|...in the bottom drawer|
|I knew I'd lose it so I put it in a safe place, and now I can't remember where it is.|
|currently stashed in: Cheshire Street, London|
|about me || email me || RSS feed || give me a present || A blog about urban planning, if that interests you|
October 12, 2004 || 4:47 am
After another 12 hour day in the studio I'm unwinding in front of the, er, computer screen. It's a pretty intense process and absolutely fantastic how many ideas can be posited, explored, discarded or adopted within one day. Especially when all we're really dealing with is a very small box and a couple of porches. But with only $10,000 to spend on materials, every single decision has huge ramifications.
Today we met with a local contractor, Mike Thomas, who is a long-standing friend and helper to the Rural Studio. He's a pretty interesting guy, having started his own construction firm after working mainly in electrical and mechanical installation and with a great and encouraging interest in exploring unconventional materials and construction techniques. He built a rammed earth house designed by Steve Hoffman, a former Rural Studio tutor, and today was trying to persuade us that staw bale was the way forward. I'm not convinced, mainly because if this is to be a true prototype able to be recreated many times, I'm not sure how many contractors without his enthusiasm would really be willing to go out and find a load of straw bales when they could just build an ordinary stick frame house. But it was enormously helpful to have his input on how best to rationalise and streamline the building for minimum labour cost. However, our dreams of making this a house able to be built by two men took a bit of a knock when he said that he would put six men on for two months in order to build it. Optimistically, I think he's over-estimated, but we should probably take his word for it.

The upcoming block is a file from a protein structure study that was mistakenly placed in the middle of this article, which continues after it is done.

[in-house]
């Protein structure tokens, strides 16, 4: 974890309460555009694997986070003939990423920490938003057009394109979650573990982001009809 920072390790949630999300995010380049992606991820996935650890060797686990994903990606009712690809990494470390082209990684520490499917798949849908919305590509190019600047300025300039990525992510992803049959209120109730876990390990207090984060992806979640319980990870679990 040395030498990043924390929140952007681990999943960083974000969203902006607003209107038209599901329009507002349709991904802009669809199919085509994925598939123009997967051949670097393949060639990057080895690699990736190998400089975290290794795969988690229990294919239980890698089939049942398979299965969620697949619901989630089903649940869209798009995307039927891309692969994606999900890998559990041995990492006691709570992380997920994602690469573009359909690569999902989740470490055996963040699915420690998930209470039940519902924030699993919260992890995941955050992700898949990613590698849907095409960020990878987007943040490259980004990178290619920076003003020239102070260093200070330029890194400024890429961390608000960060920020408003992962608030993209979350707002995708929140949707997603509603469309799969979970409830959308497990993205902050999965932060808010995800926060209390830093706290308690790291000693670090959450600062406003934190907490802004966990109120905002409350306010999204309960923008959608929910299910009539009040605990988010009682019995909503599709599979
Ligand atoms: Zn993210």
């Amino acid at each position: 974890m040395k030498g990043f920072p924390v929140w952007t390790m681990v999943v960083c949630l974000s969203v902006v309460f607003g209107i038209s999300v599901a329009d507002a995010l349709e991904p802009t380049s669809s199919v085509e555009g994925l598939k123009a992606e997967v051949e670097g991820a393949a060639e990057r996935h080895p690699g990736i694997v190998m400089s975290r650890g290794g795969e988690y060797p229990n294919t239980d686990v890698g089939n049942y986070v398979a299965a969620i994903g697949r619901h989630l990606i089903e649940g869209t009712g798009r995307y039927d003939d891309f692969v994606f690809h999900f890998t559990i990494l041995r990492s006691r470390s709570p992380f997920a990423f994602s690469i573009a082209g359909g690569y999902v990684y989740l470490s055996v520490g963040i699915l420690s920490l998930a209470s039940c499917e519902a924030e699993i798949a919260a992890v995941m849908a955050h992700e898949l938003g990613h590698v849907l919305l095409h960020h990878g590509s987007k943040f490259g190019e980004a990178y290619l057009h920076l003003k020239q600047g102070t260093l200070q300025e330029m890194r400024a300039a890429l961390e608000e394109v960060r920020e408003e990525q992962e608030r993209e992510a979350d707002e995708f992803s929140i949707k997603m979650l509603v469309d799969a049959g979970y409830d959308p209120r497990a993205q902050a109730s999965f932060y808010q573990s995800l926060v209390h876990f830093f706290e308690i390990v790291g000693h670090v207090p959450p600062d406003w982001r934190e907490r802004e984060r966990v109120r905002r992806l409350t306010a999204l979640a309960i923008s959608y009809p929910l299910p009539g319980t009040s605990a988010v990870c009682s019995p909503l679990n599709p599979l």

One of the great things about working here is being able to talk to people like Mike, or Johnny Parker, or Whitelaw Bailey in Sledge Hardware about everything from overriding concepts to the minutiae of what plumbing fixture we need to fix our shower. With their huge experience of building, they know far better than most architects how a building really works. And we can walk out onto the street and see how people have built here over the last 200 years, before going back to the computer lab and finding out what the latest high-tech thinking is, and drawing it all on AutoCAD.
Today's shocking discovery about life in Hale County is that 53% of single mothers here live below the poverty line - that is, earn less than $12,000 a year.
|I'm an urban designer and regeneration consultant with my own practice. At other times I like playing the fiddle, eating and writing.|
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Museum of Wonder
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